Chronic sinusitis is much less common than acute sinusitis. Although any healthy
child can develop chronic sinusitis, exposure to year-round allergens and persistent
irritants seems to increase the risk. Chronic sinusitis is found in almost all patients
with cystic fibrosis, immotile cilia syndrome, or immune disorders.
Acute sinusitis can show up with either persistent (the most common form) or severe
symptoms. Patients with persistent symptoms of acute sinusitis are differentiated
from patients with simple colds solely on the basis of the duration of the symptoms.
A simple cold usually lasts 5 to 7 days, and, even if symptoms linger, there should
be improvement by 10 days. Cold symptoms that show no improvement after 10 days
may be acute bacterial sinusitis.
The symptoms of cold viruses are indistinguishable from acute bacterial sinusitis.
They usually include either nasal discharge (thin or thick; white, yellow, or green)
or a cough (dry or wet) during both the day and the night. Some children also have
bad breath, and/or swelling and darkening around the eyes. Complaints of a headache
and facial pain are unusual until adolescence.
The second, less common appearance of acute sinusitis is a cold that seems more
"severe" than usual. The severity is defined by the combination of a high fever
(higher than 102oF) and thick white, yellow, or green nasal discharge, both of which
persist for at least four days. In contrast, a simple cold may or may not have a
fever; if a fever is present, it usually is present only for the first day of the
symptoms. Patients with severe symptoms may have a headache or facial pain.
Chronic sinusitis is characterized by long-term nasal symptoms and/or a cough. The
nasal symptoms may include a runny nose, post-nasal drainage, and/or congestion.
When nasal discharge is present, it may be any color or thickness. In some patients,
post-nasal drainage is the dominant symptom, leading to a cough or frequent throat
clearing. Other patients develop persistent nasal congestion, leading to chronic
mouth breathing and frequent complaints of a sore throat. Patients with chronic
sinusitis also may complain of fatigue, nausea or vomiting (related to post-nasal
drainage), decreased appetite, and impaired sleep.
In young patients with either acute or chronic sinusitis, physical examinations
are rarely helpful. A physical examination is most helpful in identifying serious
conditions that may make a patient more susceptible to sinusitis. For example, patients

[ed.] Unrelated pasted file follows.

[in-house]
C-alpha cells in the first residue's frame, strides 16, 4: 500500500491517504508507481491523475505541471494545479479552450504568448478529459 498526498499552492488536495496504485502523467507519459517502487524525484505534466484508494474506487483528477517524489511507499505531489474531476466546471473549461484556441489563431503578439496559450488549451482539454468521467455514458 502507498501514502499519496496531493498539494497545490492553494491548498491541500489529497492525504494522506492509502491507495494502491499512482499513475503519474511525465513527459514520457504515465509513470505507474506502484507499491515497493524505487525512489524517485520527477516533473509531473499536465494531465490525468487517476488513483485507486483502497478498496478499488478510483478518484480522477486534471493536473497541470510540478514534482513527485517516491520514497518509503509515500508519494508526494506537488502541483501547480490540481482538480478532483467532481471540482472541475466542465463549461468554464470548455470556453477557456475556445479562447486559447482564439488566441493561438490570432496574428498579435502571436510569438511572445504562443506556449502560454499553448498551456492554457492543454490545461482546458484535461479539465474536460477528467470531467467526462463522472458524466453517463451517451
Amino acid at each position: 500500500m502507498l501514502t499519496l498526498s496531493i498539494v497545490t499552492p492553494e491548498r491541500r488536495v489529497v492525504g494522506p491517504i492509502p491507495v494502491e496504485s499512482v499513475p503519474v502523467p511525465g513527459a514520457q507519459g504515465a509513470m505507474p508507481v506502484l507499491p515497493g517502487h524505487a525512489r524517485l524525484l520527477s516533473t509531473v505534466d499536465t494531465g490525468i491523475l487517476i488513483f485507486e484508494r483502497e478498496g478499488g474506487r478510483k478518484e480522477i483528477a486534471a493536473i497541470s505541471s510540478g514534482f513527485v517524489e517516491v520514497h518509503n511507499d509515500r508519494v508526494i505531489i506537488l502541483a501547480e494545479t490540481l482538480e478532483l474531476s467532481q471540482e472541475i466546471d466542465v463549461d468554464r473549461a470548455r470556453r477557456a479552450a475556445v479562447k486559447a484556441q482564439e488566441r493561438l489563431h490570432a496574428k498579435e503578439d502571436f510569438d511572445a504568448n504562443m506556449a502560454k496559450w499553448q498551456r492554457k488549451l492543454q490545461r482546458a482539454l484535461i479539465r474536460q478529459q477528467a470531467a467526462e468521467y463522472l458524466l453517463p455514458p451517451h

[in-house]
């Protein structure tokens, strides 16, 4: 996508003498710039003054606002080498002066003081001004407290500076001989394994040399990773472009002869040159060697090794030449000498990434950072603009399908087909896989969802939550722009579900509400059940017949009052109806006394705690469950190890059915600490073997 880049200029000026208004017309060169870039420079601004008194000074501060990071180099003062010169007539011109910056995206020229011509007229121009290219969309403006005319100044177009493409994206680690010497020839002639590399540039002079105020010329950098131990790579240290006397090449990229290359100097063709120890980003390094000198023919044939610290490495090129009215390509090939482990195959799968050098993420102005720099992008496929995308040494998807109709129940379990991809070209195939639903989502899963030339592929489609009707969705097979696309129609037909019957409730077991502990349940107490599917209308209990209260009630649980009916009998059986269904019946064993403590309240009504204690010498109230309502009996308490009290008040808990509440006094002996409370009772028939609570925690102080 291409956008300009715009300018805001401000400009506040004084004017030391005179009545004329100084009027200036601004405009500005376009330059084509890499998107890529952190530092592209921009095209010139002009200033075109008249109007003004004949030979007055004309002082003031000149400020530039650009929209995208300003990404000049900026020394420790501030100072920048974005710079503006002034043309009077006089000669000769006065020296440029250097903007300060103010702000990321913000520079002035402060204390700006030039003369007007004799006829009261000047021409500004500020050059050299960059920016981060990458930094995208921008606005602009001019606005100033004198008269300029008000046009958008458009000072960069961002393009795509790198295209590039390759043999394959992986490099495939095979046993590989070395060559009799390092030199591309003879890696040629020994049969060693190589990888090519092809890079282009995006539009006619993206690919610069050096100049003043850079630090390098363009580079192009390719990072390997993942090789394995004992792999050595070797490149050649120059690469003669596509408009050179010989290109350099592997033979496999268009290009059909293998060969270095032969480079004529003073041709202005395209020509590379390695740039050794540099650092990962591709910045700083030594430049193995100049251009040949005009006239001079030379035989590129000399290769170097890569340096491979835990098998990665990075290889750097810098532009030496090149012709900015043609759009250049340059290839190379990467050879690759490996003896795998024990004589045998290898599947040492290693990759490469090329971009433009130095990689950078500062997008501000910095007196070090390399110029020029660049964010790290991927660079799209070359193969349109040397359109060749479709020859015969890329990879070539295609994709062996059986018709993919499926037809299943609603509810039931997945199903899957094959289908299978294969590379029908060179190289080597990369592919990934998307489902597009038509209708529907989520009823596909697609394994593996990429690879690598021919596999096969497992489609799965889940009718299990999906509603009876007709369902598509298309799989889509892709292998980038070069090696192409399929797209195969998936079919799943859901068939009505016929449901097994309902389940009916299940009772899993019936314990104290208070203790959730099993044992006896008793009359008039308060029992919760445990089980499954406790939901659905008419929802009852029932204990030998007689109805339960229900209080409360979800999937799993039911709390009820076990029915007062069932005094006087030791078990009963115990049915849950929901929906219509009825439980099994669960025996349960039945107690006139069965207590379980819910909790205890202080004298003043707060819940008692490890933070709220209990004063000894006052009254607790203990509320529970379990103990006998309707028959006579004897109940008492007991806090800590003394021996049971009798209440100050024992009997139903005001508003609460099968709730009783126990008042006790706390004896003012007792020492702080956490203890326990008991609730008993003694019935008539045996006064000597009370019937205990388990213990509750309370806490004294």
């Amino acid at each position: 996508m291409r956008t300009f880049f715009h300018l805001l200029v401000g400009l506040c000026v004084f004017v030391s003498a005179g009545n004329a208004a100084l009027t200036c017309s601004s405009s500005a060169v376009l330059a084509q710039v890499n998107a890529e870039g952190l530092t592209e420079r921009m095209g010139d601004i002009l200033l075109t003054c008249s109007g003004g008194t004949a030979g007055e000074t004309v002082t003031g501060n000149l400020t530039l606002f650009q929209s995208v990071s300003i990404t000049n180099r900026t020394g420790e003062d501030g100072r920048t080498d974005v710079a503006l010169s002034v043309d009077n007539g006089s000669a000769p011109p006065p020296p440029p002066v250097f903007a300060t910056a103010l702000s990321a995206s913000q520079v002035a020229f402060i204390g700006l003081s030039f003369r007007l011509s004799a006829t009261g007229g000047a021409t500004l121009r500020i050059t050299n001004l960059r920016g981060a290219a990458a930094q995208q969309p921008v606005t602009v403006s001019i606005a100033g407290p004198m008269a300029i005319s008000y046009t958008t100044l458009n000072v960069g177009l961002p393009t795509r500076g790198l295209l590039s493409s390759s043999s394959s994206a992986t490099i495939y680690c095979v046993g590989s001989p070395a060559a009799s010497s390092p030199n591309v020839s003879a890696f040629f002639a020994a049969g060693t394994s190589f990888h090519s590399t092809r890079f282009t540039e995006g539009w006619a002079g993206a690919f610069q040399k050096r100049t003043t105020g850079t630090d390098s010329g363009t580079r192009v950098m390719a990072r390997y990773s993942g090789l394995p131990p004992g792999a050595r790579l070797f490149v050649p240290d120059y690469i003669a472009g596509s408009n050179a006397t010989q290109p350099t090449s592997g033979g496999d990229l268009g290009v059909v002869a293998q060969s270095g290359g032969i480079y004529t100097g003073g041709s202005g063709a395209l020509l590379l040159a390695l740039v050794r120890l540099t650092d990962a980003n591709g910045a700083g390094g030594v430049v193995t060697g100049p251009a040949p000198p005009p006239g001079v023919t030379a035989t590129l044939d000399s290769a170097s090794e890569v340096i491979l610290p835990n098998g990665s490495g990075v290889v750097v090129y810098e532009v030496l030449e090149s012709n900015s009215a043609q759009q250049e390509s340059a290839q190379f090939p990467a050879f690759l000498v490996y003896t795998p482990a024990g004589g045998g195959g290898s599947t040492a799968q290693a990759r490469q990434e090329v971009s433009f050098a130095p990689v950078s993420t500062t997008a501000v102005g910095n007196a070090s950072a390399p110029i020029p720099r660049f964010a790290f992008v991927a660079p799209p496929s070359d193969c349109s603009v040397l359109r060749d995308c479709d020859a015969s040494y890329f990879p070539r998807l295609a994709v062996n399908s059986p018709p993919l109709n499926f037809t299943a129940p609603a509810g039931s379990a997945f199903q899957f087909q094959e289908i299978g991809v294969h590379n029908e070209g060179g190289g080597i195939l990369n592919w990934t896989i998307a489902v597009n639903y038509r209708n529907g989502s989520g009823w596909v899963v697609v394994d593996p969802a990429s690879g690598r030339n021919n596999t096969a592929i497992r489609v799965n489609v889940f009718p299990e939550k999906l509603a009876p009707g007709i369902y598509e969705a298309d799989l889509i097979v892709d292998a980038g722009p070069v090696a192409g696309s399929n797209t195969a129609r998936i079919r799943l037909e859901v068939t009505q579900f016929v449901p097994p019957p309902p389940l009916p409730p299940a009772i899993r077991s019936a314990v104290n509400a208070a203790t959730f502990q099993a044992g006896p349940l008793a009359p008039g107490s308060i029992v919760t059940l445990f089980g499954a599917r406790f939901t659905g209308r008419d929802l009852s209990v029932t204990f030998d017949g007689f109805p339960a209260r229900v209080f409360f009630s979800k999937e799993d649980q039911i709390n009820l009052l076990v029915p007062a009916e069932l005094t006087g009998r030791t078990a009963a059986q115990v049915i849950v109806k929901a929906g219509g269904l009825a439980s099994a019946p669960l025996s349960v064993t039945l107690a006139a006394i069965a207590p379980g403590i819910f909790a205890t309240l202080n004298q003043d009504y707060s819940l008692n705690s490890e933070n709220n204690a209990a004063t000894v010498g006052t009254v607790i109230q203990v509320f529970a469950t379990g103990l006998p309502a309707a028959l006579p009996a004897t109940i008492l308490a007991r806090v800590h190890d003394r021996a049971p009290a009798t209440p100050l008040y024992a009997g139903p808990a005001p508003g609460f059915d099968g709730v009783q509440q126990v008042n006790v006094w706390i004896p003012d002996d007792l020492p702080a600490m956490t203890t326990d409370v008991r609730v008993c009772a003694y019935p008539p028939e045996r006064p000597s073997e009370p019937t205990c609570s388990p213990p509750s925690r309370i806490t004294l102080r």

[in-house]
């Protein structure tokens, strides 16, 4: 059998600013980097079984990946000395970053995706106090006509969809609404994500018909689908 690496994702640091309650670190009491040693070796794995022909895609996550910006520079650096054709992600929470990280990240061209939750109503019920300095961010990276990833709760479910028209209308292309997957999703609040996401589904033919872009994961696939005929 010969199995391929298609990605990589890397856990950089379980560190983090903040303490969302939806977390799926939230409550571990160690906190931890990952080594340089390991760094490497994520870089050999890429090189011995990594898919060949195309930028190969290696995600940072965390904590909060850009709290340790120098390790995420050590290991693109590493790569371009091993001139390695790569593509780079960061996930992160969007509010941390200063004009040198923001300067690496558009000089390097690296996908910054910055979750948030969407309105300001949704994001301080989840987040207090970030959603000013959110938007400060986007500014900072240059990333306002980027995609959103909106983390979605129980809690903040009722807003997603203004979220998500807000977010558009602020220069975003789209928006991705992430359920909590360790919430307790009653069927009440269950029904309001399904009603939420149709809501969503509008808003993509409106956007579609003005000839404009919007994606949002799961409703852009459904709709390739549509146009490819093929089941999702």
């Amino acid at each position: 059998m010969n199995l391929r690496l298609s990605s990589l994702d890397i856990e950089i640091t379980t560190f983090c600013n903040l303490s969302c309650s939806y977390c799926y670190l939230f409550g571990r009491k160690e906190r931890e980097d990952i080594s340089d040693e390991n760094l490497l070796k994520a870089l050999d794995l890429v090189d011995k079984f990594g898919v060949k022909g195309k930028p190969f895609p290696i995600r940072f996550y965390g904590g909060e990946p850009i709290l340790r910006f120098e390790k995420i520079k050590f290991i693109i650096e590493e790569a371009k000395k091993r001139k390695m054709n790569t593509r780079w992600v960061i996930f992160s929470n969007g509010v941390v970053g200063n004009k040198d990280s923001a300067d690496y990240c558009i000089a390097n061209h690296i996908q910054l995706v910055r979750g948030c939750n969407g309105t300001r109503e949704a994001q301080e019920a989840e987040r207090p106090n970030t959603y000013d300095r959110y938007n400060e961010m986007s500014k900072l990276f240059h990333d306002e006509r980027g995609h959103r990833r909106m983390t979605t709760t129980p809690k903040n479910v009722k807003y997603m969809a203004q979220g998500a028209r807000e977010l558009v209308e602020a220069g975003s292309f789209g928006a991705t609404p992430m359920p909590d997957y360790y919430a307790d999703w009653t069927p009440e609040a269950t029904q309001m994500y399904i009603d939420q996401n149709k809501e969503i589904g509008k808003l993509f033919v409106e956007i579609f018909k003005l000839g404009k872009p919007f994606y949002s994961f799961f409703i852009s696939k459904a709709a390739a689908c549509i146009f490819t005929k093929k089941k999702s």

with cystic fibrosis tend to have poor growth, clubbing of the fingers, a barrel
chest, respiratory findings, and nasal polyps.
Patients with immotile cilia may have respiratory findings, and about 50% of them
will have situs inversus, i.e., the heart is on the right side of the body (called
Kartageners syndrome). Patients with immune disorders may lack tonsillar tissue
and other lymph nodes, and have poor growth, clubbing of the fingers, and other
signs of infection.
It is important to recognize the similarity of the symptoms between acute sinusitis
and simple colds, and not to over-diagnose colds as acute bacterial sinusitis. For
the vast majority of patients, a diagnosis of either acute or chronic sinusitis
will be based on the symptoms and their duration. Confirmation of the diagnosis
by x-ray or CT images of the sinuses should be reserved for those patients who appear
to have complications of sinusitis or non-typical symptoms.
Imaging studies must be used carefully, because even patients with common colds
can have abnormal images of the sinuses. In general, imaging studies are the most
helpful when they are normal and can be used to eliminate the diagnosis of sinusitis.
In a joint publication, the Centers for Disease Control (CDC) and the American Academy
of Pediatrics (AAP) outlined that "judicious antimicrobial therapy for bacterial
sinusitis depends on limiting the use of these agents to children who have a high
likelihood of benefiting from treatment."
Amoxicillin is the antibiotic of choice for most patients with acute bacterial sinusitis
because of its effectiveness, safety, and low cost. Although amoxicillin is the
preferred first-line therapy for acute sinusitis, a more powerful antibiotic may
be appropriate in the following situations:
Alternatives to amoxicillin include amoxicillin plus amoxicillin-clavulanate (Augmentin)
or an oral cephalosporin. For most patients with acute bacterial sinusitis, the
duration of antibiotic therapy should be 10 to 14 days.
In patients with chronic sinusitis, antibiotic therapy is controversial. Patients